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INTRODUCTION

Legal risks are common in the care of hospitalized children. Pediatric hospitalists care for complex patients of all ages with a variety of medical conditions.1 Many are acutely ill with rapidly changing medical conditions. Hospitalists often find themselves juggling several ill patients simultaneously, and they must make critical decisions rapidly. The risk for error is high, and there is the possibility of a subsequent malpractice suit. In addition, certain hospital processes and situations pose a particular risk for lawsuits, including communication, informed consent, refusal of care, documentation, altering the medical record, use of consultants, treatment of incidental findings, patient confidentiality, and legal responsibility during discharge. The legal obligations surrounding each of these situations are described in this chapter.

The hospitalist movement is relatively new, and little information has been generated regarding claims against these specialists. In general, pediatricians are less likely to be sued than other specialists, but they have the highest average indemnity payments ($521,000/claim) of all specialties.2 Evidence suggests that hospitalists reduce malpractice claims in the inpatient setting by improving quality of care and patient and parent satisfaction.3,4 In addition to improved quality of care, hospitalists have demonstrated enhanced efficiency.5 They often become team leaders in their hospitals, attempting to optimize quality and continuity while delivering evidence-based care for acutely ill patients.6,7

Hospitalists’ presence in the hospital enables the discovery and demonstration of best practices in detecting errors.5 Tenner’s retrospective study found that the quality of care of critically ill patients improved after hours, when more experienced physicians provided care at the bedside; more specifically, patients cared for by pediatric hospitalists (general pediatricians who had completed training) had improved survival rates compared with patients cared for by pediatric residents who were supervised from a distance by intensivists.8 Thus, the use of hospitalists may lead to safe care, fewer adverse outcomes, and fewer malpractice suits.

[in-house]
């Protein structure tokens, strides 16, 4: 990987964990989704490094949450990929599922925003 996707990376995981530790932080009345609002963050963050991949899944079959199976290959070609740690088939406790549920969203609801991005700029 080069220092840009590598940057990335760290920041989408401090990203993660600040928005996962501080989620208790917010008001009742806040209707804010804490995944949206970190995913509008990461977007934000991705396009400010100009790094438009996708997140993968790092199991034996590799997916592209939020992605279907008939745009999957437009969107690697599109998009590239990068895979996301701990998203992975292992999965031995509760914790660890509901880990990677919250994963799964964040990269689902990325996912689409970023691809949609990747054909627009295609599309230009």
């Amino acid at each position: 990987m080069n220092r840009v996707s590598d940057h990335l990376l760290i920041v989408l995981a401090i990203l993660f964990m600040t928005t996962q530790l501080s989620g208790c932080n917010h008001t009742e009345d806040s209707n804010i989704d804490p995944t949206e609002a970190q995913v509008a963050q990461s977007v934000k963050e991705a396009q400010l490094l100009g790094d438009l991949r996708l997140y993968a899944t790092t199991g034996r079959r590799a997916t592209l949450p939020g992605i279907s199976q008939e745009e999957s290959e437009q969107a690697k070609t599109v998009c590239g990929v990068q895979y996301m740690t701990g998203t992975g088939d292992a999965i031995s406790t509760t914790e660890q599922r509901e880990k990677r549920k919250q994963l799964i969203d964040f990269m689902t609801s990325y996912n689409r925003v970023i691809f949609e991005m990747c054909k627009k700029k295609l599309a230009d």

Like all physicians, hospitalists may face legal action when pediatric patients in their care have bad outcomes. When a lawsuit is instituted, the plaintiff must show that the physician had a duty to the patient, breached that duty, and did not meet the standard of care. The plaintiff must then show that this breach caused damage or injury to the patient.9

COMMUNICATION

Good communication between the hospitalist and the patient and family is essential to prevent lawsuits. Poor communication can lead to angry feelings, omission or distortion of important information, and subsequent injury to the patient. Effective communication between the primary care physician (PCP) and the hospitalist is also crucial.10

One study showed a direct relationship between physicians’ enhanced communication skills and fewer malpractice suits.11 Another study of families that sued physicians (after infants suffered permanent injury or death) found that most were dissatisfied with physician-patient communication. They believed that the physicians would ...

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